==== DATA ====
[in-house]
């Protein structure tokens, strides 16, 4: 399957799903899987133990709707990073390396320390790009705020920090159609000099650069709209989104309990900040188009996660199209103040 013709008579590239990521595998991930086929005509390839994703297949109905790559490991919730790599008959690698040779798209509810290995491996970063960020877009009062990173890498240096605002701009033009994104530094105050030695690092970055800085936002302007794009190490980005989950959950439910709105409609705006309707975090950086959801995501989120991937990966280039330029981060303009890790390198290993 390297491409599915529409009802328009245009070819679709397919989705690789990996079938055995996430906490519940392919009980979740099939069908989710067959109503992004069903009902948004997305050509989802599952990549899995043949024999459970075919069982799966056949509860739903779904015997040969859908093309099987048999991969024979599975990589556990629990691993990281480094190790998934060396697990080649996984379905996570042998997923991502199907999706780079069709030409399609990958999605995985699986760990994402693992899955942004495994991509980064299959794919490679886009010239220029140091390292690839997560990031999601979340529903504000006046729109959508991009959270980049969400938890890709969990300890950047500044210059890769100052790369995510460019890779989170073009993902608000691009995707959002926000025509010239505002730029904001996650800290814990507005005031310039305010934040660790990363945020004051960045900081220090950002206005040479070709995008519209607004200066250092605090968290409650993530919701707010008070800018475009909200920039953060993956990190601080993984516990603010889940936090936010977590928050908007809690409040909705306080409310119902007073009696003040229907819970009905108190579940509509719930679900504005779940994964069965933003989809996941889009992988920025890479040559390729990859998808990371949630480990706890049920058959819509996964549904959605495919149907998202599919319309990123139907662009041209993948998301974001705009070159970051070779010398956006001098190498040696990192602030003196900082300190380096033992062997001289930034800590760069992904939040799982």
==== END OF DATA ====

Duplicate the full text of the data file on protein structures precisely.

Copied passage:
[in-house]
């Protein structure tokens, strides 16, 4: 399957799903899987133990709707990073390396320390790009705020920090159609000099650069709209989104309990900040188009996660199209103040 013709008579590239990521595998991930086929005509390839994703297949109905790559490991919730790599008959690698040779798209509810290995491996970063960020877009009062990173890498240096605002701009033009994104530094105050030695690092970055800085936002302007794009190490980005989950959950439910709105409609705006309707975090950086959801995501989120991937990966280039330029981060303009890790390198290993 390297491409599915529409009802328009245009070819679709397919989705690789990996079938055995996430906490519940392919009980979740099939069908989710067959109503992004069903009902948004997305050509989802599952990549899995043949024999459970075919069982799966056949509860739903779904015997040969859908093309099987048999991969024979599975990589556990629990691993990281480094190790998934060396697990080649996984379905996570042998997923991502199907999706780079069709030409399609990958999605995985699986760990994402693992899955942004495994991509980064299959794919490679886009010239220029140091390292690839997560990031999601979340529903504000006046729109959508991009959270980049969400938890890709969990300890950047500044210059890769100052790369995510460019890779989170073009993902608000691009995707959002926000025509010239505002730029904001996650800290814990507005005031310039305010934040660790990363945020004051960045900081220090950002206005040479070709995008519209607004200066250092605090968290409650993530919701707010008070800018475009909200920039953060993956990190601080993984516990603010889940936090936010977590928050908007809690409040909705306080409310119902007073009696003040229907819970009905108190579940509509719930679900504005779940994964069965933003989809996941889009992988920025890479040559390729990859998808990371949630480990706890049920058959819509996964549904959605495919149907998202599919319309990123139907662009041209993948998301974001705009070159970051070779010398956006001098190498040696990192602030003196900082300190380096033992062997001289930034800590760069992904939040799982």